Barbara Ford is one of the most versatile and talented performers to emerge from the Amsterdam scene in quite a while, playing and producing tough vibes for sweaty low ceiling clubs (check out her contribution to ClekClekBoom’s recent ‘Various Cuts’ EP if you haven’t already) and lending her sultry vocals to a variety of projects.
Can you tell us a bit about your musical background?
“My mum has always been a big music fan. When she was young she would keep track of all new releases and would wait in front of the record store to buy the vinyl. My dad is also a big music fan, so I think that’s where it all began. I played the piano for 9 years and did some drumming and jazz-singing at my high school. Not very serious though, but just for fun.
Also my brother started playing vinyl in the basement of my parents when I was 11, I think, which always seemed very magical to me. I think this has all contributed to me ending up as a musician in different ways.”
What have you been up to lately?
“I’ve locked myself up in the studio lately, so you could say my priorities lay there at the moment. Of course my ClekClekBoom release has been a big thing for me. It received some really good reviews, very happy about that.
I also did a collab with Sinfol a while ago; I did the vocals on his track ‘Crystalline’ on his new ‘Intra’ EP, released under his own label Anagram, which gave me an opportunity to show myself from a different angle.”
What are you working on at the moment? Any future projects you can tell us about?
“At the moment I’m putting a lot of attention to my productions, but I’m also working on my performances, as a DJ but also as a singer. I perform together with Sticks, Willem (the Opposites), Miss Bunty, Gosto and Dusty in the album shows of De Sluwe Vos. That’s quite a different side of me, not comparable with the sound I play as a DJ.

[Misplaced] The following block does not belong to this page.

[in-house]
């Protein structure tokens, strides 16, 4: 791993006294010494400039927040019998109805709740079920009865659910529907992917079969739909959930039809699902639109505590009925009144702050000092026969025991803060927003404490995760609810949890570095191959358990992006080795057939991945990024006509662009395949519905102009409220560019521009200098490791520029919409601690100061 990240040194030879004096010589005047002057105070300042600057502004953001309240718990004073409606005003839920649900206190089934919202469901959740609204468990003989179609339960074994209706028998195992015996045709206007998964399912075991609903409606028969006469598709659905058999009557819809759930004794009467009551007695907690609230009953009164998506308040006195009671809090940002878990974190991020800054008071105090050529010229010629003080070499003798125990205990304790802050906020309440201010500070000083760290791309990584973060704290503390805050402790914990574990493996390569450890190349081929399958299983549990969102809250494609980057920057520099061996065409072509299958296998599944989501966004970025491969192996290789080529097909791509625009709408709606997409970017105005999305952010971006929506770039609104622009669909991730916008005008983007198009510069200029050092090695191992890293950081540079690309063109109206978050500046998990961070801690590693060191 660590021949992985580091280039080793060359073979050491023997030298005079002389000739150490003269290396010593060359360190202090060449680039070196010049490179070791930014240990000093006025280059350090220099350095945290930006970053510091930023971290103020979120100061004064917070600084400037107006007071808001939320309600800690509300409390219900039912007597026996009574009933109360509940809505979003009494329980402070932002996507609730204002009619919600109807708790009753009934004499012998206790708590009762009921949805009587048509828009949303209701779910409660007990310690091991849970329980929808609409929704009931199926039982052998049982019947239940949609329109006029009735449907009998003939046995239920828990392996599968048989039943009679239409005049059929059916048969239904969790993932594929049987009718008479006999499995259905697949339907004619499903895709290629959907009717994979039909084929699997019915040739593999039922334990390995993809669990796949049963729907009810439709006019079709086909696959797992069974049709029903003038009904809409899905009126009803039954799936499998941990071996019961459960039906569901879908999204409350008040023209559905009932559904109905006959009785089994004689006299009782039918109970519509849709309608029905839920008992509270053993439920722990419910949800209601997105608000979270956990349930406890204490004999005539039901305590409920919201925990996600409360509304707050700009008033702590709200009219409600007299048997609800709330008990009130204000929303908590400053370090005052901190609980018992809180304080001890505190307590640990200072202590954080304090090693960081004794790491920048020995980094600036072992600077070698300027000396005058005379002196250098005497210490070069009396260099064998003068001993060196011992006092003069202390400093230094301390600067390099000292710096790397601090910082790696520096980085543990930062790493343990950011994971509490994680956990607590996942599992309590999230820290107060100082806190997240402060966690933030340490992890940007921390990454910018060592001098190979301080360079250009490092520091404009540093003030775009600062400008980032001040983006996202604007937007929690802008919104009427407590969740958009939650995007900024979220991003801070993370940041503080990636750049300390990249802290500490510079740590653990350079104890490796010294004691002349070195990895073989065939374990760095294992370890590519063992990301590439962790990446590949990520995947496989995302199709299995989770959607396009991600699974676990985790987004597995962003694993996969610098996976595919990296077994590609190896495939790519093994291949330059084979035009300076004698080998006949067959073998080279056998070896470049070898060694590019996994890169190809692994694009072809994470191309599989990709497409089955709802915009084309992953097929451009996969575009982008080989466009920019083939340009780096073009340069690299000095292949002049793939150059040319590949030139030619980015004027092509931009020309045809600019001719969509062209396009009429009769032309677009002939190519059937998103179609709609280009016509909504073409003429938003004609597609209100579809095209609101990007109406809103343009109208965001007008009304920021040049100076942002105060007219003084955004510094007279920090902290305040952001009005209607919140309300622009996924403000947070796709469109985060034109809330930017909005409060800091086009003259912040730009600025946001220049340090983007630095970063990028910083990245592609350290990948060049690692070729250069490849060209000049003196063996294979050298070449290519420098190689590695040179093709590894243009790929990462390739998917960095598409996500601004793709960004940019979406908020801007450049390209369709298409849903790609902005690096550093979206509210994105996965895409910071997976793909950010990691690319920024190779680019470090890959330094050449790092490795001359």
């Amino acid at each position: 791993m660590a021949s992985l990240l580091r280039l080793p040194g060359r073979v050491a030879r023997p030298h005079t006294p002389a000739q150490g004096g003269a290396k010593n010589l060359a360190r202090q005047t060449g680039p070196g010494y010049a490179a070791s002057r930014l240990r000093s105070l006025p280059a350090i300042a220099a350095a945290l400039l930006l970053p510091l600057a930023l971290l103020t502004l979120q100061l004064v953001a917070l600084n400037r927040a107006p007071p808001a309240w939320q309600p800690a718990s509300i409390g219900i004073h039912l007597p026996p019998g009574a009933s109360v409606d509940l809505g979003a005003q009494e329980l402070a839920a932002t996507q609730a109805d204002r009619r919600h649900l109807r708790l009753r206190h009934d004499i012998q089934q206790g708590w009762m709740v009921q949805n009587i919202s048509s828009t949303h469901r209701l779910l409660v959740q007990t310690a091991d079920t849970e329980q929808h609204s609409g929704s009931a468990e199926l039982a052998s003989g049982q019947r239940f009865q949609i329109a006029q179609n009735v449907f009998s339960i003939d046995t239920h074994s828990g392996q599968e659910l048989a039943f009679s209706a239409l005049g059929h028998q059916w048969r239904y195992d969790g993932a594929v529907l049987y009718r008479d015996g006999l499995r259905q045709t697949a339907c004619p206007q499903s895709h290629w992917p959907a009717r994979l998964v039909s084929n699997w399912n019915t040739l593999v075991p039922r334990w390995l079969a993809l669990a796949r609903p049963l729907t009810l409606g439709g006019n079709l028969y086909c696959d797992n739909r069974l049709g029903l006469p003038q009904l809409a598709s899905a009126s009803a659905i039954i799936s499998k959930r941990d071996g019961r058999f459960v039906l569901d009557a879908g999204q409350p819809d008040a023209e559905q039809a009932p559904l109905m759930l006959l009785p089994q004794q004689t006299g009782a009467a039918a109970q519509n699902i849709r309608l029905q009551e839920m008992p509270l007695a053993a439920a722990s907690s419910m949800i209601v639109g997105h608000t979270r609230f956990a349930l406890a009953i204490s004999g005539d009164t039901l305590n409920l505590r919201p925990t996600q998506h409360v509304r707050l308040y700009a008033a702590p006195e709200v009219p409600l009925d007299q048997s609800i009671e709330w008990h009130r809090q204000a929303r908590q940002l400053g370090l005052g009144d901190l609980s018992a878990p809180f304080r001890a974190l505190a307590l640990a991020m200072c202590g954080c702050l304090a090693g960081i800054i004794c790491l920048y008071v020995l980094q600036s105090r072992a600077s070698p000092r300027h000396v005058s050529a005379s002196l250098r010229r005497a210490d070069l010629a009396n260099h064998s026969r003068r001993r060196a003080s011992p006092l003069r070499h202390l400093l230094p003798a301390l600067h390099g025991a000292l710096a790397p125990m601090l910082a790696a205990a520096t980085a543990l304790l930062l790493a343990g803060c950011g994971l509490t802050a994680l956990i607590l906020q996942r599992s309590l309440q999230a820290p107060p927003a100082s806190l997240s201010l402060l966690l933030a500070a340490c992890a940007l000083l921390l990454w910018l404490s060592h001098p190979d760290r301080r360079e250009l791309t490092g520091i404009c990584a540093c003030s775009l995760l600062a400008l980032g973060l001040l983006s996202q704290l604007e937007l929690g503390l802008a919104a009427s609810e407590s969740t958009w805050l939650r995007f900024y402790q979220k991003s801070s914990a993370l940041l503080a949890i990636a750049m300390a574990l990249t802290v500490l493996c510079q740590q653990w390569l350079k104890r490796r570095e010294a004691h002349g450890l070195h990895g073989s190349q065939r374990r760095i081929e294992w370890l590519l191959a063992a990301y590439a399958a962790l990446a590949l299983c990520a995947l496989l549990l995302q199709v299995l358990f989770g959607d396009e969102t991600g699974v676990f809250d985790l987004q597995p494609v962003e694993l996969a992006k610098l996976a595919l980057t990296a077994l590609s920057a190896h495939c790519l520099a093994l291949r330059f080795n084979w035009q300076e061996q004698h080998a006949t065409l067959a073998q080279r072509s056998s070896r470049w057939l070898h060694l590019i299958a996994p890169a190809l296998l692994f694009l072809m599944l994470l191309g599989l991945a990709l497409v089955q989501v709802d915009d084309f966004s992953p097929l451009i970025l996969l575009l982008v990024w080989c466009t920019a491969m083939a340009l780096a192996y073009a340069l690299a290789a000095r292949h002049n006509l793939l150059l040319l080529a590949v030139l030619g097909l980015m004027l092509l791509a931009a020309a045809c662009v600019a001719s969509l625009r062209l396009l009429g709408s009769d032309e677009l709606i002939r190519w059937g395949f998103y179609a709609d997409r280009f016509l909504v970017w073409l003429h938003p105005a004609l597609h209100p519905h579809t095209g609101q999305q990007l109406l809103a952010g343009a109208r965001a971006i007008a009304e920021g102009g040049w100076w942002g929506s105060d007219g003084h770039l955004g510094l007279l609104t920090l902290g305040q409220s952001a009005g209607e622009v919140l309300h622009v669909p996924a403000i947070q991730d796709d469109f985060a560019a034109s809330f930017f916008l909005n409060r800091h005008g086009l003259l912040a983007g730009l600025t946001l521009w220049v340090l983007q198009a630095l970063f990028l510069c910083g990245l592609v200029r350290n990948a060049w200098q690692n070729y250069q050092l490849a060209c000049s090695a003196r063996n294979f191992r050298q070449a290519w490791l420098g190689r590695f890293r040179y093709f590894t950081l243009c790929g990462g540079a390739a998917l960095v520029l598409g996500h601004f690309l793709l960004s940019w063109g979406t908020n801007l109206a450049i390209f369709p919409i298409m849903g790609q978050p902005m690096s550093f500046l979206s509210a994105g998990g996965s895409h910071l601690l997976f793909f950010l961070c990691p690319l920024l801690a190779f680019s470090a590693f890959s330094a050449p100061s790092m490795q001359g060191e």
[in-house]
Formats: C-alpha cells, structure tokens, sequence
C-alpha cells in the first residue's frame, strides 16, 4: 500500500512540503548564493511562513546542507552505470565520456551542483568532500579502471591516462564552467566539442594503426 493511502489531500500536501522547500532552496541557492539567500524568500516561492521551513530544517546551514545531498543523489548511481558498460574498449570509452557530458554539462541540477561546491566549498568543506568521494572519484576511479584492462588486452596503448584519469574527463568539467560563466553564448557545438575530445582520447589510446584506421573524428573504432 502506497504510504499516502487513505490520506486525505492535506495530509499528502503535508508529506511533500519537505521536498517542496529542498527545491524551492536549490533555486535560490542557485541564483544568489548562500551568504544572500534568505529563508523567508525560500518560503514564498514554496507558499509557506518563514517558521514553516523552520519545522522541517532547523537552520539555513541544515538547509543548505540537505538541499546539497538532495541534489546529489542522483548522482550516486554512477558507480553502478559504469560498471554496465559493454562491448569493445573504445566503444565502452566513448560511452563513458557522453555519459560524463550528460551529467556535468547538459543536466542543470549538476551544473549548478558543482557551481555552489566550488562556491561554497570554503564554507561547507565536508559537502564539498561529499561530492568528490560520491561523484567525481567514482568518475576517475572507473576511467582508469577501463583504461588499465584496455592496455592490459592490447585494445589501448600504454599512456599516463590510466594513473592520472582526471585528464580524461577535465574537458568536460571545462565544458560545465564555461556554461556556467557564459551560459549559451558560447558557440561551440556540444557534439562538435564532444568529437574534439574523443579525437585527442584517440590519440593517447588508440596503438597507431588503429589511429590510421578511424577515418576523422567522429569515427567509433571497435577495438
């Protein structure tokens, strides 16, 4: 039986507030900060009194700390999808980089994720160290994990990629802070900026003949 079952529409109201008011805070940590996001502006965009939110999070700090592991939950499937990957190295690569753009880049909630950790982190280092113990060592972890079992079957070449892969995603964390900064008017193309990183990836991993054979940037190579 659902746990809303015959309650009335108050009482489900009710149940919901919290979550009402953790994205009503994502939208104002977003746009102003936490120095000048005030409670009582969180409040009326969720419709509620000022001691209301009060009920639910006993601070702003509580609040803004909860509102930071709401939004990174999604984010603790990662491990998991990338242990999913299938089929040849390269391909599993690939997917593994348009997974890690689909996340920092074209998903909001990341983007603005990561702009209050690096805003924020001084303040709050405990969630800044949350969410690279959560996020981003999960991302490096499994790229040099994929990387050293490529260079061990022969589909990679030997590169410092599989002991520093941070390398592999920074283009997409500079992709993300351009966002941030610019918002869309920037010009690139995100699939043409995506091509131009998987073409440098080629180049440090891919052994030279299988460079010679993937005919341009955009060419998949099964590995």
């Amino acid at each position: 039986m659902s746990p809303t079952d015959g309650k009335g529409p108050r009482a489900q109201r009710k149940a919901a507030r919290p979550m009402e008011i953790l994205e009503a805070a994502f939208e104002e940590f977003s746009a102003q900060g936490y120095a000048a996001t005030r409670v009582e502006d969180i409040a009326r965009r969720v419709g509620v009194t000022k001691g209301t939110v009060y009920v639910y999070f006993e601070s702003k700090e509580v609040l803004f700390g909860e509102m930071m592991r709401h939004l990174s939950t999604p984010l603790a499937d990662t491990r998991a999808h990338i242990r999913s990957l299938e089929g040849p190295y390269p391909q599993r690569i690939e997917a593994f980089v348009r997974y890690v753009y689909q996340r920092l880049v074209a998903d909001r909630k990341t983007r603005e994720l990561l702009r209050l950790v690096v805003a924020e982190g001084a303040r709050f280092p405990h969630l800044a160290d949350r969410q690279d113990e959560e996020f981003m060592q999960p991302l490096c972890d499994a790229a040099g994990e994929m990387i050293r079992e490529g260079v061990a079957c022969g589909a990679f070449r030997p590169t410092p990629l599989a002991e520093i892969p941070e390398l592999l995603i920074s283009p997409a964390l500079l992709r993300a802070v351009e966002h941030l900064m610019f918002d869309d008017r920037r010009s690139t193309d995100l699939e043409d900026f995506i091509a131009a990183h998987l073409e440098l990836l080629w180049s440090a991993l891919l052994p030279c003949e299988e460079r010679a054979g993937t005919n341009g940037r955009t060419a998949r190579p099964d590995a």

As for my other future projects; I don’t feel the need to plan everything out yet, I’ll see what happens, that makes it more fun.”
“About 1,5 year ago I met Bambounou at a party in Amsterdam. He played a wicked set, and I complimented him on that. We talked for a while and he gave me his email address so I could send him some of my tracks. The next day I sent him some of my productions, thinking nothing too serious of it. He liked it and asked me to send it to his buddy French Fries, as he might like it as well.
A few days later it was settled, French Fries wanted to release it under his label ClekClekBoom. Since then I’ve been going to Paris, where I’ve always had a good time with the guys, hanging out and playing with them.”
What artists are you into at the moment?
“The ClekClekBoom crew of course; they’ve all got some really interesting and different vibes going on. Every one of them has a unique musical personality. Take NSDOS for instance, he is a mad man when he plays live. I’ve never seen a live act so vibrant and mesmerizing as his. He is so energetic, and while he plays what he feels he has complete control over his crowd. It’s something very pure that clearly comes from deep within himself. It’s pure magic.
I’m also quite intrigued by Blawan, Karenn, Mickey Pearce, Ron Morelli, Funkineven and also the label Trilogy Tapes has had my attention for quite a while now. But there are a lot more DJ’s, producers and labels I’m into, way too many to mention.”
Any talents we should look out for?
“Yes, you should definitely look out for Caslau, Lemonick, Parrish Smith, Scott Franka, and Ansome. Really talented guys.”
You’re a product of the Amsterdam scene. Do you feel there’s a lot going on in Amsterdam right now when it comes to electronic music?
“I don’t really see myself as a product of the Amsterdam scene, I don’t know in which scene I belong actually, but I get inspired by what’s going on in Paris at the moment. There is so much energy in the clubs there, the crowd actually digs it if you play differently and daring. I find that there’s more room to be experimental, to be able to play something different than the usual ‘easy for the ear’ stuff.”
You always seem to go for a dirty, analogue and raw, yet at times emotional basement type sound. Can you tell us a bit about the setup and the tracks you used for this podcast?
“I’ve used 2 Technics and 2 CDJs for this podcast and the track selection pretty much came down to what my mindset was at that moment. I kind of had an ‘island vibe’ going on, which explains the variety of drums. Actually, island vibe or not, I’m always a big sucker for harsh drums, raw edges, analogue vibes and like you pointed out, emotional sounds that let you float just a little bit.
I really like it when music takes you back to a certain time or moment. I think that’s a very important aspect of playing and making music; making the listener travel to a different place and time, allowing him to let go of his surroundings.”